I've also never had a boyfriend or even something like one. I'm 20 years old.

For a long time, my heart ached over this. I didn't understand why no guys ever liked me and decided I must not be pretty enough, skinny enough, cool enough, etc.

But still, I felt that call to marriage. I didn't write off the vocation to religious life, I painfully and prayerfully discerned it and I know beyond a doubt that it is not for me. So I was still left without an answer. I had never even experienced being in love or being loved in that way, but there was no convincing my heart that there was any other ultimate purpose for it than to love a husband and children. 

My most honest prayer during this time in my life was,

God, I just want to know my last name.

That probably sounds crazy. It's Fontaine, I know, with an 'i' in the middle and that sneaky 'e' on the end that people always forget. But it's not the name I'll always have. It's not the last name that my kids will grow up having. I just wanted to know what it was- who I was going to be, whose wife I was going to become. 

The problem with that is assuming that the most important thing that will change about me once I get married is my last name. My new last name will not redefine who I am. But who I am when I enter into that relationship and how I let myself be changed by it and the unknown husband is important. The best way to have a friend is to be a friend, right? So it follows that the guy God has in store for me might not come into the picture until I'm ready to be the girl God has in mind for that guy. God's timing is far more perfect than mine. So if I haven't met the guy yet, nor admittedly ANY guy yet, then there's a reason. 

I know that I am only 20. I know that it is not that weird to be this age and not have yet experienced being in a relationship. I know I seem like a crazed wannabe stay-at-home mom. But if you know that you are called to marriage, and you know that it is your vocation to love that way, you kinda wanna get to it. 

So, Lent. The time of preparation. I'm challenging myself to take this Lent to accept God's will- more specifically, His timeline. I understand that I may not meet the guy by Easter or be the girl planning a wedding by graduation- I'm not even trying for that, promise. What I want is to take this time set aside during Lent to focus on what I'm going to do for myself BEFORE I meet that guy. Do I want to do a year of service? Get another degree, move across the country? Be a missionary, move to a different country? I can do that.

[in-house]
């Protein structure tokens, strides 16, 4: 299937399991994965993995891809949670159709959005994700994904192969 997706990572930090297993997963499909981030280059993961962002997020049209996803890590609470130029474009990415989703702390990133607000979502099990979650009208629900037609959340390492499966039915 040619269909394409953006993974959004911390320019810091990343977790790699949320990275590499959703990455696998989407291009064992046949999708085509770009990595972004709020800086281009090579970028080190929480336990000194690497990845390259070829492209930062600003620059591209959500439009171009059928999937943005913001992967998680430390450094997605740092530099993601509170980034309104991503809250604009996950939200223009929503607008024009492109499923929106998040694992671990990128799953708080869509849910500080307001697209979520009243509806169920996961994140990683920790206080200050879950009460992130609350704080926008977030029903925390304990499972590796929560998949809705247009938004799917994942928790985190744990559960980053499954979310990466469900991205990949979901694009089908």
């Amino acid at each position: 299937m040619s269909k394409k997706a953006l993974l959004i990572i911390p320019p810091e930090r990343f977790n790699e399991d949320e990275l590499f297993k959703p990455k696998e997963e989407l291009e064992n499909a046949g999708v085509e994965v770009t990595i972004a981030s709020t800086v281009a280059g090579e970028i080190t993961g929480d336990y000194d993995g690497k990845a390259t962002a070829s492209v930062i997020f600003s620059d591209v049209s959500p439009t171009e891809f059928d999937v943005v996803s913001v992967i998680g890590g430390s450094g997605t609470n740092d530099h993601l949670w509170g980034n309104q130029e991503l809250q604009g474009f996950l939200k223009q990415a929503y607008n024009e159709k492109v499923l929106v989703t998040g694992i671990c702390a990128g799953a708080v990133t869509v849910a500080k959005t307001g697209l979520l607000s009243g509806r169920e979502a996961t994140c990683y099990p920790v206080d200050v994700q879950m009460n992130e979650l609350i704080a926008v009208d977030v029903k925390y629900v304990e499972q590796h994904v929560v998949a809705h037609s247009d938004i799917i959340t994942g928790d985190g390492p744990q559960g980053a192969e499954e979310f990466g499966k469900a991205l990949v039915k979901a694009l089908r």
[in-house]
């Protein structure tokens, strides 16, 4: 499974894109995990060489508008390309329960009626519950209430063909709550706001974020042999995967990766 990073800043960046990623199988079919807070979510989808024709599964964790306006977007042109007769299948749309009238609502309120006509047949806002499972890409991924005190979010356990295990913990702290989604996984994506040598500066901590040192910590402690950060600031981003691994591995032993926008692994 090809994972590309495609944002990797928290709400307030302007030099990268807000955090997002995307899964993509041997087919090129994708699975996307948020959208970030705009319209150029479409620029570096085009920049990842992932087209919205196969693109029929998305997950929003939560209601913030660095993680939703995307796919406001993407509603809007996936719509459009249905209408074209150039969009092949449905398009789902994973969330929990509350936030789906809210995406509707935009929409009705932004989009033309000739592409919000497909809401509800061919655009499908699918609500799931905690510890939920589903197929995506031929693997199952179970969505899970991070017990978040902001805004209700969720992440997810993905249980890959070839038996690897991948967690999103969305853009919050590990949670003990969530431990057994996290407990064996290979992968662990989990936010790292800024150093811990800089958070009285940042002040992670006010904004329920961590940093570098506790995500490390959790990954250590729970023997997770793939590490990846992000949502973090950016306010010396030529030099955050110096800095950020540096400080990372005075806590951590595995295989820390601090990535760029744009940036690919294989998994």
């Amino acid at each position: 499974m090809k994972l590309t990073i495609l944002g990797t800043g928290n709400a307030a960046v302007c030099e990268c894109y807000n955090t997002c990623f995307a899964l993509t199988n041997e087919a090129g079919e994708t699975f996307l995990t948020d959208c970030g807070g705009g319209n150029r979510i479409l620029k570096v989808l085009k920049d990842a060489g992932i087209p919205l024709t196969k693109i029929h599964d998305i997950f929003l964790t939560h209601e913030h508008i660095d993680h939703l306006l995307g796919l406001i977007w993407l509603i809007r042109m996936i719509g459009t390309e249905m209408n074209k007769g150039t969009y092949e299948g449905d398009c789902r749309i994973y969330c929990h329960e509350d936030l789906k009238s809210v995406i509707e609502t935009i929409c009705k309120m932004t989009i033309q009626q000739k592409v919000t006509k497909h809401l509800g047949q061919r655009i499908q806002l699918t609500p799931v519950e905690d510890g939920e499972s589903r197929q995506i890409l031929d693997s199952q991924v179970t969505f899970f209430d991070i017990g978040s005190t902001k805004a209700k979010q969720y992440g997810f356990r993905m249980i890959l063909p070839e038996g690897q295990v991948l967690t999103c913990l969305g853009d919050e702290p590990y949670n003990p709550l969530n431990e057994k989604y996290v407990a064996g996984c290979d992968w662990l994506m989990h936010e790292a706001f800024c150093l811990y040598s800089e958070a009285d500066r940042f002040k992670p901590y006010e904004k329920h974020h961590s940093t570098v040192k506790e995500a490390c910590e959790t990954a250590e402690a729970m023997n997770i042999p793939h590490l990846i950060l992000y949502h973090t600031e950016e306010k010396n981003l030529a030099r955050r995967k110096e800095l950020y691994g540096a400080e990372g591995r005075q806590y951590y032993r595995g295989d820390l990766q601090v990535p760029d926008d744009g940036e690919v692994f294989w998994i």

I can't just wait for my life to happen to me, or for a guy to introduce himself to me as my future husband. (Have to say though, that would make for quite an interesting story) I can live my life now, just as fully and happily even without knowing all the answers. I can prepare for my future life by embracing life as I know it now. By earnestly moving toward Christ, I am assuredly moving closer to the one He has set aside for me.

Tuesday, February 4, 2014


I wake up at 7:30 to work out 4 days a week.
I take 6 classes.
I call my mom at least a few times a week.
I don't go out.
I've never had a boyfriend.
I go to Mass every week, sometimes more often.
I can't remember the last time I slept through the night.
I'm saving myself for marriage.

This is my normal. These are also things that categorically and on a regular basis have made me feel like I'm not.

In my dorm, my roommates and I have become used to the screams and yelling of people outside on their way out to bars and parties, while we stay in and bemoan our lives filled with homework and then settle in for the night with wine and a movie, sometimes feeling lame for doing so.

In my classes, I'm surrounded by other Theology majors who seem to have it way more together than me and sometimes make me feel like I'm not Catholic enough or devout enough since I don't usually make it to daily mass or say a rosary.

Sometimes it feels like I have to choose between these two extremes. I can either be a lame homebody who goes to daily mass and only knows how to talk about Jesus and rejects people who watch the Bachelor on premise.

Or I can not care about my grades because that's for nerds and skip class and go out every night and go broke on beer.

I'm saying no to that. I'm not interested in trying to be what people expect from a girl whose a Theology major or feeling like a loser for staying in. I'm living in and embracing the tension between the two extremes. I'm a Theology major who watches The Bachelor every week. I like to take care of myself and for me that means working out when the gym opens and it also means using my 40 minute break between classes to sit in the chapel. I have a drink every now and then with my friends, but I don't enjoy going out and getting wasted. I read blogs of stay at home moms for fun. I can talk to you about my faith, or I can talk to you about you. I feel like I can spread the joy I get from Christ either way.

I'm Chris, and that's my normal. Make up your own normal. We do not have to be our majors, or our hometowns, or our drink of choice. We need you to be you.